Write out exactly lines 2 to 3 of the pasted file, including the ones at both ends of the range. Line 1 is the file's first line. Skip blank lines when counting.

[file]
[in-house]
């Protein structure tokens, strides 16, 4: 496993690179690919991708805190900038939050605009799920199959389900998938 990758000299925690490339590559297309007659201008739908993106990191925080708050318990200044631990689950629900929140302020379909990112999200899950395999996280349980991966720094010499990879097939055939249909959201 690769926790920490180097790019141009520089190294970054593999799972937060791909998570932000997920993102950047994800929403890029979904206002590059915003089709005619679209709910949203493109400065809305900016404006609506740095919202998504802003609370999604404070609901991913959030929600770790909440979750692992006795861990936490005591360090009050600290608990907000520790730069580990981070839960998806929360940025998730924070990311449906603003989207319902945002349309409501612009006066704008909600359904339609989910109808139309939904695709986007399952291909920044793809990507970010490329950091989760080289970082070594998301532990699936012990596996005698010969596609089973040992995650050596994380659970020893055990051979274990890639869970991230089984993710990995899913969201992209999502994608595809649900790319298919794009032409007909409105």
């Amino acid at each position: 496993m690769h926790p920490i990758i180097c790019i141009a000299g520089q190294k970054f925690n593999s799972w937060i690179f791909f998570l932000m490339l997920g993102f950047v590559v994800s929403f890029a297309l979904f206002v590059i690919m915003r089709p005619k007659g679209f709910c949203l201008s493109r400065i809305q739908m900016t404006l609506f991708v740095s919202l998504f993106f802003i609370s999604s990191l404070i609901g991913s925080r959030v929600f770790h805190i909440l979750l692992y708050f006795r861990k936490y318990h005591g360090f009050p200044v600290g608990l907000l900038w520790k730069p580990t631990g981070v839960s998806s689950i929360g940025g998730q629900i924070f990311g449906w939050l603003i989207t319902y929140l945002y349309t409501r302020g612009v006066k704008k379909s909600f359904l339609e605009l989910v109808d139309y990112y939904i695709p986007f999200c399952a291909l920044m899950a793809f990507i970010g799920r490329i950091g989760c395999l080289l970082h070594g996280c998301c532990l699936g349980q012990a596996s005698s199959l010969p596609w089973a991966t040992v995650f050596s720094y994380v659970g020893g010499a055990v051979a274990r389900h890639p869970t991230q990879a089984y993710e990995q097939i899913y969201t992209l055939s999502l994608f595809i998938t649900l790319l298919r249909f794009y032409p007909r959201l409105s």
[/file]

């Protein structure tokens, strides 16, 4: 496993690179690919991708805190900038939050605009799920199959389900998938 990758000299925690490339590559297309007659201008739908993106990191925080708050318990200044631990689950629900929140302020379909990112999200899950395999996280349980991966720094010499990879097939055939249909959201 690769926790920490180097790019141009520089190294970054593999799972937060791909998570932000997920993102950047994800929403890029979904206002590059915003089709005619679209709910949203493109400065809305900016404006609506740095919202998504802003609370999604404070609901991913959030929600770790909440979750692992006795861990936490005591360090009050600290608990907000520790730069580990981070839960998806929360940025998730924070990311449906603003989207319902945002349309409501612009006066704008909600359904339609989910109808139309939904695709986007399952291909920044793809990507970010490329950091989760080289970082070594998301532990699936012990596996005698010969596609089973040992995650050596994380659970020893055990051979274990890639869970991230089984993710990995899913969201992209999502994608595809649900790319298919794009032409007909409105």
């Amino acid at each position: 496993m690769h926790p920490i990758i180097c790019i141009a000299g520089q190294k970054f925690n593999s799972w937060i690179f791909f998570l932000m490339l997920g993102f950047v590559v994800s929403f890029a297309l979904f206002v590059i690919m915003r089709p005619k007659g679209f709910c949203l201008s493109r400065i809305q739908m900016t404006l609506f991708v740095s919202l998504f993106f802003i609370s999604s990191l404070i609901g991913s925080r959030v929600f770790h805190i909440l979750l692992y708050f006795r861990k936490y318990h005591g360090f009050p200044v600290g608990l907000l900038w520790k730069p580990t631990g981070v839960s998806s689950i929360g940025g998730q629900i924070f990311g449906w939050l603003i989207t319902y929140l945002y349309t409501r302020g612009v006066k704008k379909s909600f359904l339609e605009l989910v109808d139309y990112y939904i695709p986007f999200c399952a291909l920044m899950a793809f990507i970010g799920r490329i950091g989760c395999l080289l970082h070594g996280c998301c532990l699936g349980q012990a596996s005698s199959l010969p596609w089973a991966t040992v995650f050596s720094y994380v659970g020893g010499a055990v051979a274990r389900h890639p869970t991230q990879a089984y993710e990995q097939i899913y969201t992209l055939s999502l994608f595809i998938t649900l790319l298919r249909f794009y032409p007909r959201l409105s």